Like many soldiers who retire from their time in active duty, two caisson horses working with the Old Guard at Arlington National Park are now looking for new homes. “Quincy,” as one horse is known, suffers from navicular disease, which prevents the 11-year-old Quarter Horse from comfortably spending his days in service. “Kennedy,” a 15-year-old Standardbred, acted up too many times to remain in service.
The two caisson horses are being offered for adoption to the general public. Caisson horses walk with the coffins of those killed in action to burial ceremonies in Arlington National Park. These horses can be ridden (like those that pull the coffin) or can be lead as a rider-less horse, with an empty saddle memorializing the service member who will never ride again. The solemn ritual is performed about eight times a day, every other week, in every sort of weather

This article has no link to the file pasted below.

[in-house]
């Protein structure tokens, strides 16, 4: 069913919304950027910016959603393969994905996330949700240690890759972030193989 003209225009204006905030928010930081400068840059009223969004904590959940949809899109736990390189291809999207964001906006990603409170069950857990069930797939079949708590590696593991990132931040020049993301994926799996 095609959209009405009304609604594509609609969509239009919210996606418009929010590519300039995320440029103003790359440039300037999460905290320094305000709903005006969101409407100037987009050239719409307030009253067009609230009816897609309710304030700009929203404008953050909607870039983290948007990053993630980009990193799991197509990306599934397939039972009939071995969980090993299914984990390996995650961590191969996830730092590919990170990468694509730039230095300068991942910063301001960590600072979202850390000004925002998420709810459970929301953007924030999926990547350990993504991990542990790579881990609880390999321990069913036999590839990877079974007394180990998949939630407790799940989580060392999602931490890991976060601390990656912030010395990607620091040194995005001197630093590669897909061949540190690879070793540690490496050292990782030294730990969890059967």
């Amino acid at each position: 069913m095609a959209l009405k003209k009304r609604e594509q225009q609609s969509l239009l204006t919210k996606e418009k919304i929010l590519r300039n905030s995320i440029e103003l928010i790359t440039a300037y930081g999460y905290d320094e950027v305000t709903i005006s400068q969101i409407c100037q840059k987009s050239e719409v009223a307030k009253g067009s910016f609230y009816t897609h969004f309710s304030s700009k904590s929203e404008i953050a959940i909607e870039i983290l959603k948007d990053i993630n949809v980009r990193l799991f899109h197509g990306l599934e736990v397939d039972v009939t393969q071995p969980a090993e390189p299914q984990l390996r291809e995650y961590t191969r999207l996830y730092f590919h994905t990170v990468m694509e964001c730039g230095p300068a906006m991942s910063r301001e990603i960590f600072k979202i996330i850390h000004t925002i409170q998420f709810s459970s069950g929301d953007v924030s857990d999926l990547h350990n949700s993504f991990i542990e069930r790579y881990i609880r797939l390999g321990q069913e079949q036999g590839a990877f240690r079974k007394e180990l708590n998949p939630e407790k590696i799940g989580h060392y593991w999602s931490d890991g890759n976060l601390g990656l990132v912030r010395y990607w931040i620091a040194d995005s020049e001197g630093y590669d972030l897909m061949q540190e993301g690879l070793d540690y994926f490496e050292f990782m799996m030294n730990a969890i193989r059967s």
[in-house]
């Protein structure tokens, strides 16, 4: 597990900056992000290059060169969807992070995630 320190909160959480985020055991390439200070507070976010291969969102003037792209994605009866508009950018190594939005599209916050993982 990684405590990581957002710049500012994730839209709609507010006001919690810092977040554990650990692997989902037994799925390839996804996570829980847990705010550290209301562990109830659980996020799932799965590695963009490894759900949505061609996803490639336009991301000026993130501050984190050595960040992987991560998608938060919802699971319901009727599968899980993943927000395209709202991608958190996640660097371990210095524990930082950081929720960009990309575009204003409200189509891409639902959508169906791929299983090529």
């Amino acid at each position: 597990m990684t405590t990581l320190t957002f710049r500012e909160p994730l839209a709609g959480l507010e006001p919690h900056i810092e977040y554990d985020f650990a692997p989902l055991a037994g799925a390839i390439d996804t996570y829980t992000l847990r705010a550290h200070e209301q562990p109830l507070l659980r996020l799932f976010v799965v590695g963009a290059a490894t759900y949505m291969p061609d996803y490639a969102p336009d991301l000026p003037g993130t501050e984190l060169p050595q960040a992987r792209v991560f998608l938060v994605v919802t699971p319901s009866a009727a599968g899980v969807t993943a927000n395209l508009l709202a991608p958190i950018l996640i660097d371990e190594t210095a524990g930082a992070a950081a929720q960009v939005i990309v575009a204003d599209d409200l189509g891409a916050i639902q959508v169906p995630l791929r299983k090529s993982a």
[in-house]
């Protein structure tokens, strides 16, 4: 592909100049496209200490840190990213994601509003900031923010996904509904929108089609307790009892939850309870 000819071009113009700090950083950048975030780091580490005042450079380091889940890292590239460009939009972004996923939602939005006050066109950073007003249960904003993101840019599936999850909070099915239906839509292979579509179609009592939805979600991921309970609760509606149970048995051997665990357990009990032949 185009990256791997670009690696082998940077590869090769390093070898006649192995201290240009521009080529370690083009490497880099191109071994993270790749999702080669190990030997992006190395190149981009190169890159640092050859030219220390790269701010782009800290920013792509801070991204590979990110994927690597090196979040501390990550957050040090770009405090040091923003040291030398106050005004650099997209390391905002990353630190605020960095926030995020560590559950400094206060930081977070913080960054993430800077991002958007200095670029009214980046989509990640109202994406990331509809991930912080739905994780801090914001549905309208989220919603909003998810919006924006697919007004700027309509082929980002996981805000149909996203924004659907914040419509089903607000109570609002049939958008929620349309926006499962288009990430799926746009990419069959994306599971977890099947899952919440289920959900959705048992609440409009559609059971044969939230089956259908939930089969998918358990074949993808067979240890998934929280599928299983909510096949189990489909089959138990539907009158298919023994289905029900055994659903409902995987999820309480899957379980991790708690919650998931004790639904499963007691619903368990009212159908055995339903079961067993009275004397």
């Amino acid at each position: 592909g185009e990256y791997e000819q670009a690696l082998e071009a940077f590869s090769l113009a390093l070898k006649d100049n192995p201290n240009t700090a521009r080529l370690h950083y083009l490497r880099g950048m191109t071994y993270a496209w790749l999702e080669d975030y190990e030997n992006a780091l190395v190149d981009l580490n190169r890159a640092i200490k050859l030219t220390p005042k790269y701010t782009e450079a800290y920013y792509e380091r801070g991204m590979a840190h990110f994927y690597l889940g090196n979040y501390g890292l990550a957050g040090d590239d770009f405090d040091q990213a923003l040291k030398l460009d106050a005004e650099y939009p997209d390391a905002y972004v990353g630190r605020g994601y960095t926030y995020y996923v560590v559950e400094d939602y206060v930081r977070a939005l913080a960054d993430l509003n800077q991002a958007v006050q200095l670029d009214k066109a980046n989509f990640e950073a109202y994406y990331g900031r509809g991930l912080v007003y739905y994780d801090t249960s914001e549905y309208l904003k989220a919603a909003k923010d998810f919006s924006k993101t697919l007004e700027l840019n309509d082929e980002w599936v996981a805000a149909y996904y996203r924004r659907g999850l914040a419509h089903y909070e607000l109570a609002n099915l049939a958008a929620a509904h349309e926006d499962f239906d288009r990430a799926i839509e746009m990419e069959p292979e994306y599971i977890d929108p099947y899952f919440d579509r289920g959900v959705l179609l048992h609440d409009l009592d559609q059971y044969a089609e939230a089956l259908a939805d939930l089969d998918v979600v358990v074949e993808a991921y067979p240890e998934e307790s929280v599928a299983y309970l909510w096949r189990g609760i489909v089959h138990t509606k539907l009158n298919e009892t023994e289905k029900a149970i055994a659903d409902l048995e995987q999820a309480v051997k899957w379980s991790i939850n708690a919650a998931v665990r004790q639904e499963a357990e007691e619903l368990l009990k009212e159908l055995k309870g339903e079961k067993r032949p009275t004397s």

The horses are free to a good home, but that home will be heavily screened, with Army members traveling to prospective adopter's farms to be sure the horses will be cared for properly.
Those interested in adopting Quincy or Kennedy can visit the horses at Fort Myer, the Army installation next to Arlington National Cemetery. There is also an extensive six-page application, available here, that asks questions dealing with the horse's health and welfare.
Learn more at the Washington Post.
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